Prompted by the invisible enemy of air pollution Leni has worked with the Chemistry department of University College London (UCL), to create an experimental work highlighting the damaging effects of pollution and the healing powers of clean air.
This work is created from 200 Portland stones, which have made the journey from Portland to London and then back to Portland. On each stone, Leni has printed with air pollution the image of a shouting child’s face nestled in his mother’s protecting hands, reminiscent of Renaissance paintings with which she has an ongoing critical discourse as part of her PhD at UCL.
The process demands that the stones be affected by pollution in London and then come back to be healed in the fresh air of Portland. This is the reverse journey that so many stones have taken on a daily basis since the great fire of London in 1666, after which the traumatised city decided not to build wooden buildings anymore and red brick and Portland stone took over as the new urban landscape of the city.
The chemical material that she is using takes the stones through a pollutive process and was customized especially on her request by the chemistry department at UCL. This mixture of two separate transparent components, creates a chemical reaction that turns ‘the invisible’, visible. When these two transparent active materials are mixed together and exposed to air pollution, the transparent material turns a magenta pink. A second chemical material called Tio2 which degrades pollution by using UV light (sunlight) is also used on the stones as part of the process. This white material helps the stones in their rehabilitation process. Each of the 200 stones is getting an individual treatment, and therefore has an individual chemical and visual personality.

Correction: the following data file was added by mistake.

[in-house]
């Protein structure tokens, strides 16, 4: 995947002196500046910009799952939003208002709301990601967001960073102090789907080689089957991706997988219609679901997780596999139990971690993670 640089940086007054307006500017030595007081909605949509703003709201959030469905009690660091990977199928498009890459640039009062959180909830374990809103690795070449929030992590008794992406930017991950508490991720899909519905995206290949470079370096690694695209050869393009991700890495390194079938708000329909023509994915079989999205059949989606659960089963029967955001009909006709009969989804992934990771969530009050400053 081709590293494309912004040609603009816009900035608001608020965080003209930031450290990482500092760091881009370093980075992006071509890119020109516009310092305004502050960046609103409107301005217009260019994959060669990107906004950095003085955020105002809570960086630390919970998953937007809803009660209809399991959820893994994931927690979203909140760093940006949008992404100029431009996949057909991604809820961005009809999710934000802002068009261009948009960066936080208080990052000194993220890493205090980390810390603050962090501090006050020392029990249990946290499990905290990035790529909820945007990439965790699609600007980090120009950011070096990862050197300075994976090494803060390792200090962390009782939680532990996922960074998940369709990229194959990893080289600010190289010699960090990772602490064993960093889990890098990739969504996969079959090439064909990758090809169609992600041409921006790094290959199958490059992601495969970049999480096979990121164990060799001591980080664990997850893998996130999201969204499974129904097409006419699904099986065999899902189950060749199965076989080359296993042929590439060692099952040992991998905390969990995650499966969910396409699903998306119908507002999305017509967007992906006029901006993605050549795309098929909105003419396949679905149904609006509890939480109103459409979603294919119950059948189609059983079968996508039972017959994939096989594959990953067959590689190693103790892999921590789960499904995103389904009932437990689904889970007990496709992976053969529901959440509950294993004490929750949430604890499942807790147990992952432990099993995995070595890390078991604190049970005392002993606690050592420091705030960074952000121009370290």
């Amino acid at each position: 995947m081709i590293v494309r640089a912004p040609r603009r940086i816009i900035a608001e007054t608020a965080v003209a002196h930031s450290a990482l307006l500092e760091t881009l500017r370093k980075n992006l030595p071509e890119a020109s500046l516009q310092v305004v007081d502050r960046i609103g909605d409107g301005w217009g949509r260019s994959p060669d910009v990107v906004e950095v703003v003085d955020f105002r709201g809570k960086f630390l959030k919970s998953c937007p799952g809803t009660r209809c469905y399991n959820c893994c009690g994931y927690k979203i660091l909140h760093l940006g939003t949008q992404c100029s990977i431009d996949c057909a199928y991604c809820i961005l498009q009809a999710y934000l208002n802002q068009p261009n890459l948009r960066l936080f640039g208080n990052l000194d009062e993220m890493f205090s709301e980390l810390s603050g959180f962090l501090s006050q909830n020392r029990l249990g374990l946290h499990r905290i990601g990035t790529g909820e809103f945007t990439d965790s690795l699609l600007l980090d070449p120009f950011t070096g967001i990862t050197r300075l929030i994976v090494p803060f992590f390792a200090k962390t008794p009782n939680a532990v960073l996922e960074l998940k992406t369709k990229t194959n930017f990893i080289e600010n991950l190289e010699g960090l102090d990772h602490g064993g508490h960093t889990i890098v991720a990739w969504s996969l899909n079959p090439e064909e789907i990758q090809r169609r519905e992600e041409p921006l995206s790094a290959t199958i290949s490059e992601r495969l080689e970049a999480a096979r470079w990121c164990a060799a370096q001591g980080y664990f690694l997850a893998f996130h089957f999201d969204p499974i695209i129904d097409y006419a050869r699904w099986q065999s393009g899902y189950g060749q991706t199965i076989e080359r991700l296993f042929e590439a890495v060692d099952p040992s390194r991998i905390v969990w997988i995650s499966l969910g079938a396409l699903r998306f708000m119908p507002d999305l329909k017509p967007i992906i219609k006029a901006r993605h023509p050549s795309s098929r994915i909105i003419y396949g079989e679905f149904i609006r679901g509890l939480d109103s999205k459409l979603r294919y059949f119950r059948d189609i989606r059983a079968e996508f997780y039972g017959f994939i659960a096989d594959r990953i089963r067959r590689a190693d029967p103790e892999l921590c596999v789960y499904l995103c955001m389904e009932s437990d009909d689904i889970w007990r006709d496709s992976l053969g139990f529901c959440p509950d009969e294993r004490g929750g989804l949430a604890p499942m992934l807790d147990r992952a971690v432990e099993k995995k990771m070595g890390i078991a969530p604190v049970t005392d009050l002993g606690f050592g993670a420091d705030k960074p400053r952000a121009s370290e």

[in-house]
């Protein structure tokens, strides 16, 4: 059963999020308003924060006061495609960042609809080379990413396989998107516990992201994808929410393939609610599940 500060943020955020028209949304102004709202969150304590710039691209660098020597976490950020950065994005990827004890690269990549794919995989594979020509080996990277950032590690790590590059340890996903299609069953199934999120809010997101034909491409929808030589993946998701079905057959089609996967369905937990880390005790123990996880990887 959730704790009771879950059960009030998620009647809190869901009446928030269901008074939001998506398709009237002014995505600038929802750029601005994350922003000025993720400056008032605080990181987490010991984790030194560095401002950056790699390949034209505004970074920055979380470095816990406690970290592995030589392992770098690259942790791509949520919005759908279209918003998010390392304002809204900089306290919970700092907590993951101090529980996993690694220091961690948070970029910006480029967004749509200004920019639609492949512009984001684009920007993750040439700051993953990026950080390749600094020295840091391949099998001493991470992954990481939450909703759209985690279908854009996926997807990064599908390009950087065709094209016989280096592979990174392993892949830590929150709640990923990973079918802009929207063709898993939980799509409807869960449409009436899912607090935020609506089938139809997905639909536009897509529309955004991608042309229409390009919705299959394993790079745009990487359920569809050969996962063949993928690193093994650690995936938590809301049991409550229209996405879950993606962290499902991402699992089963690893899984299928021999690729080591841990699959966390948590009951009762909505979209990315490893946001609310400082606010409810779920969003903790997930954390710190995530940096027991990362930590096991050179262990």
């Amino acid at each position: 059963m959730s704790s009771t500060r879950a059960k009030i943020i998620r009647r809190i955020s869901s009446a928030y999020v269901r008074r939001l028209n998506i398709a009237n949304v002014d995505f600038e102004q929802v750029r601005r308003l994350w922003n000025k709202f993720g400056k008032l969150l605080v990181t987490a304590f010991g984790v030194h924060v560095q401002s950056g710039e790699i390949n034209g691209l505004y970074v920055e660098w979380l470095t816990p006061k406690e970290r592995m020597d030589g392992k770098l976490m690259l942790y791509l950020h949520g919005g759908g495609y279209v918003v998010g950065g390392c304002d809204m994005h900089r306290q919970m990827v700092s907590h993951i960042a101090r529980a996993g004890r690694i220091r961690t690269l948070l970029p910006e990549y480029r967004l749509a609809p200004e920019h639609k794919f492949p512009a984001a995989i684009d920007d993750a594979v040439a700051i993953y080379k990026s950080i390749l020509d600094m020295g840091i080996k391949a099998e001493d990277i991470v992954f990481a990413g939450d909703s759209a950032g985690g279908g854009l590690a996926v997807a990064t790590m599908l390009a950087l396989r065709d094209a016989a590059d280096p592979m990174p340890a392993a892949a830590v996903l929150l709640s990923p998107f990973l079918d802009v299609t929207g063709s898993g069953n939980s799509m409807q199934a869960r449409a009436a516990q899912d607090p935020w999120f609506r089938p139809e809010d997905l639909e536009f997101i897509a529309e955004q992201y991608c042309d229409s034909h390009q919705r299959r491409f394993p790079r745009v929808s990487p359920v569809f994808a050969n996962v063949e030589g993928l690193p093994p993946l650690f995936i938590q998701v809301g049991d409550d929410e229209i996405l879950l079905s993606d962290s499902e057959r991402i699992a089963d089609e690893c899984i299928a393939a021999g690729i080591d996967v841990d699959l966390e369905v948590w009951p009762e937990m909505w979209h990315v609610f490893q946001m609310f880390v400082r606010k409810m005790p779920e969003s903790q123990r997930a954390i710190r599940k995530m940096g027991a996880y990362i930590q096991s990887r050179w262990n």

This fast forward pollutive process, tells the silent story of so many Portland stones in London. The stones are now back home to be rehabilitated in Portland’s fresh air and sun. The spectator will experience the change in the stones as they regain their primordial strength while still carrying the scars of pollution.
Leni’s ongoing research deals with the Pieta theme, the moment that Mary holds her dead son on her lap after he was taken down from the cross. “Why isn’t she crying? Why is she so passive and submissive? Can I create a new narrative in which I refuse to sit down quietly with my dead son on my lap?” Leni asked those questions while she lived in Israel, where young men are expected to go to the army at the age of 18 and potentially sacrifice themselves for the sake of the country. After having lived in London for the last five years, she is still asking herself those questions. Air pollution brought a new fear for the young generation. Pollution became an invisible enemy which she now fights and writes a new narrative for.
Thanks to Dr Raul Quesada Cabrera, Prof Andrea Sella, Sana Ali from Chemistry dept of University College London and Stone Firms Ltd, Portland.
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